Hon GRANT ROBERTSON: I completely reject the premise of that question.

Hon Amy Adams: Well, will the Government rule out bringing in a capital gains tax on small businesses, retirement savings, and rental properties to incentivise New Zealanders to work, to save, and to grow the supply of rental houses?

Hon GRANT ROBERTSON: As I've stated, final decisions will be made once we see the Tax Working Group's final report. What we definitely have ruled out—definitely—is any kind of capital tax on the family home, and the member might want to speak to Paul Goldsmith, who seemed to think that was a good idea on Thursday.

Hon Amy Adams: Why does he think that a capital gains tax will help housing costs when the Tax Working Group themselves have said that tax is not the main driver of high house prices and the cause of unaffordable housing is straightforward: New Zealand is simply not building enough houses?

Hon GRANT ROBERTSON: It is of great comfort to me that that revelation has dawned on the member, after nine years of denying that there was a housing crisis. On this side of the House, we do accept that we need to build more houses, especially more affordable houses, and guess what? We're getting on with doing it.

Hon Amy Adams: Has he seen comments by the Rt Hon Winston Peters in 2017, who said that a capital gains tax was "off the table … it doesn't work, and … there is no fairness" in it?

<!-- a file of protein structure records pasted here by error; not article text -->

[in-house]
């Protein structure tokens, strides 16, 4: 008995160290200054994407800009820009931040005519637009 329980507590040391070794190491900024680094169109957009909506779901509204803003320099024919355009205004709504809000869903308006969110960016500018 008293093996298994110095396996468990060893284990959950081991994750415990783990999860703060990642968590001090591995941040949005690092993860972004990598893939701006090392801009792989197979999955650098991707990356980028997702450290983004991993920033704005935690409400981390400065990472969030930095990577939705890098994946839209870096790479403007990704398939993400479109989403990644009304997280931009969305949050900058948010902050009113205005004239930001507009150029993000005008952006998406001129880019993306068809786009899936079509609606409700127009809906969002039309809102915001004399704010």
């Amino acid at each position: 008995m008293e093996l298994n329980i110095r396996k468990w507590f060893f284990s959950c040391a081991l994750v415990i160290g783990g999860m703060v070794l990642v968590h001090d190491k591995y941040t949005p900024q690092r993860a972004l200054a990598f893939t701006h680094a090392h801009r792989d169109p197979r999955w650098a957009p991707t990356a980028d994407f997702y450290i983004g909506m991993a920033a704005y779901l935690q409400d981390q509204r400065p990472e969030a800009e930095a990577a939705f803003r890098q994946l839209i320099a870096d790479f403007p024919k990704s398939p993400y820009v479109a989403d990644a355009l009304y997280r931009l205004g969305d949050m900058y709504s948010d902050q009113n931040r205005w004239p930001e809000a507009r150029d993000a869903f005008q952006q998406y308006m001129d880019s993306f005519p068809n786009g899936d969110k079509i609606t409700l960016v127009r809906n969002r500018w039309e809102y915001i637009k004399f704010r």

Hon GRANT ROBERTSON: I've seen comments from the Rt Hon Winston Peters in 2018 where he said that everybody should wait until the final report of the working group comes back.

Question No. 7—Economic Development

7. TAMATI COFFEY (Labour—Waiariki) to the Minister for Economic Development: What steps, if any, is the Government taking to improve the productivity of the New Zealand economy?

Hon DAVID PARKER (Minister for Economic Development): We're encouraging productive rather than speculative investment to transition our economy from volume to value. Our R & D tax credit is a billion-dollar tax break for businesses investing in innovation. The $3 billion Provincial Growth Fund is already revitalising our long-neglected regions. The Green Investment Fund will incentivise investment in new technology, and the tax review is advising on other tax changes needed to better allocate investment capital to the productive sector. Finally, we're also protecting New Zealand exporters from rising protectionism abroad via an ambitious and successful trade agenda.

Tamati Coffey: Why is improving New Zealand's productivity particularly important now?